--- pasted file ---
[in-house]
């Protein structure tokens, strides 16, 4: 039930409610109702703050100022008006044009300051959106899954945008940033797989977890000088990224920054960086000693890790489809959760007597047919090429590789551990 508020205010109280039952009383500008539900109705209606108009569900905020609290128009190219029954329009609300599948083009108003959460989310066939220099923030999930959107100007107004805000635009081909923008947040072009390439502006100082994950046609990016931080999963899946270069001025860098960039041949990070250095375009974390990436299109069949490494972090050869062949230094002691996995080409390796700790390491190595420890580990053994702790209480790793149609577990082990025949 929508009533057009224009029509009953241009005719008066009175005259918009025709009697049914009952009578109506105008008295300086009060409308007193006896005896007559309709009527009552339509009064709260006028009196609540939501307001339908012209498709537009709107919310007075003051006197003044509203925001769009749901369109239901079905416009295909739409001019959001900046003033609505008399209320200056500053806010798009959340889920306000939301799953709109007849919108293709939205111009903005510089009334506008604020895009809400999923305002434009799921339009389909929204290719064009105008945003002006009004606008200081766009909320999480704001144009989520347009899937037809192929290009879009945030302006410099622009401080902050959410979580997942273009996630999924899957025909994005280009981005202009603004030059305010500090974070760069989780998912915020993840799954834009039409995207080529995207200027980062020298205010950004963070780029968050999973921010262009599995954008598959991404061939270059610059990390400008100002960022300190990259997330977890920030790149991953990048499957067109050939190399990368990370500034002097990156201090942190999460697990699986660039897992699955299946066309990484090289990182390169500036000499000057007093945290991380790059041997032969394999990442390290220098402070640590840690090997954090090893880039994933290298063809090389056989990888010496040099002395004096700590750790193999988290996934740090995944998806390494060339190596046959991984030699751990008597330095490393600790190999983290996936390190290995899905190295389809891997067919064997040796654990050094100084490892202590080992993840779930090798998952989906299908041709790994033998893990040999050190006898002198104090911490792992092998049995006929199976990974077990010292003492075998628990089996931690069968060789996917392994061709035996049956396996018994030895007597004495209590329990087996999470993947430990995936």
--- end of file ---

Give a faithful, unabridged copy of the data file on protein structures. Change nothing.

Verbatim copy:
[in-house]
């Protein structure tokens, strides 16, 4: 039930409610109702703050100022008006044009300051959106899954945008940033797989977890000088990224920054960086000693890790489809959760007597047919090429590789551990 508020205010109280039952009383500008539900109705209606108009569900905020609290128009190219029954329009609300599948083009108003959460989310066939220099923030999930959107100007107004805000635009081909923008947040072009390439502006100082994950046609990016931080999963899946270069001025860098960039041949990070250095375009974390990436299109069949490494972090050869062949230094002691996995080409390796700790390491190595420890580990053994702790209480790793149609577990082990025949 929508009533057009224009029509009953241009005719008066009175005259918009025709009697049914009952009578109506105008008295300086009060409308007193006896005896007559309709009527009552339509009064709260006028009196609540939501307001339908012209498709537009709107919310007075003051006197003044509203925001769009749901369109239901079905416009295909739409001019959001900046003033609505008399209320200056500053806010798009959340889920306000939301799953709109007849919108293709939205111009903005510089009334506008604020895009809400999923305002434009799921339009389909929204290719064009105008945003002006009004606008200081766009909320999480704001144009989520347009899937037809192929290009879009945030302006410099622009401080902050959410979580997942273009996630999924899957025909994005280009981005202009603004030059305010500090974070760069989780998912915020993840799954834009039409995207080529995207200027980062020298205010950004963070780029968050999973921010262009599995954008598959991404061939270059610059990390400008100002960022300190990259997330977890920030790149991953990048499957067109050939190399990368990370500034002097990156201090942190999460697990699986660039897992699955299946066309990484090289990182390169500036000499000057007093945290991380790059041997032969394999990442390290220098402070640590840690090997954090090893880039994933290298063809090389056989990888010496040099002395004096700590750790193999988290996934740090995944998806390494060339190596046959991984030699751990008597330095490393600790190999983290996936390190290995899905190295389809891997067919064997040796654990050094100084490892202590080992993840779930090798998952989906299908041709790994033998893990040999050190006898002198104090911490792992092998049995006929199976990974077990010292003492075998628990089996931690069968060789996917392994061709035996049956396996018994030895007597004495209590329990087996999470993947430990995936």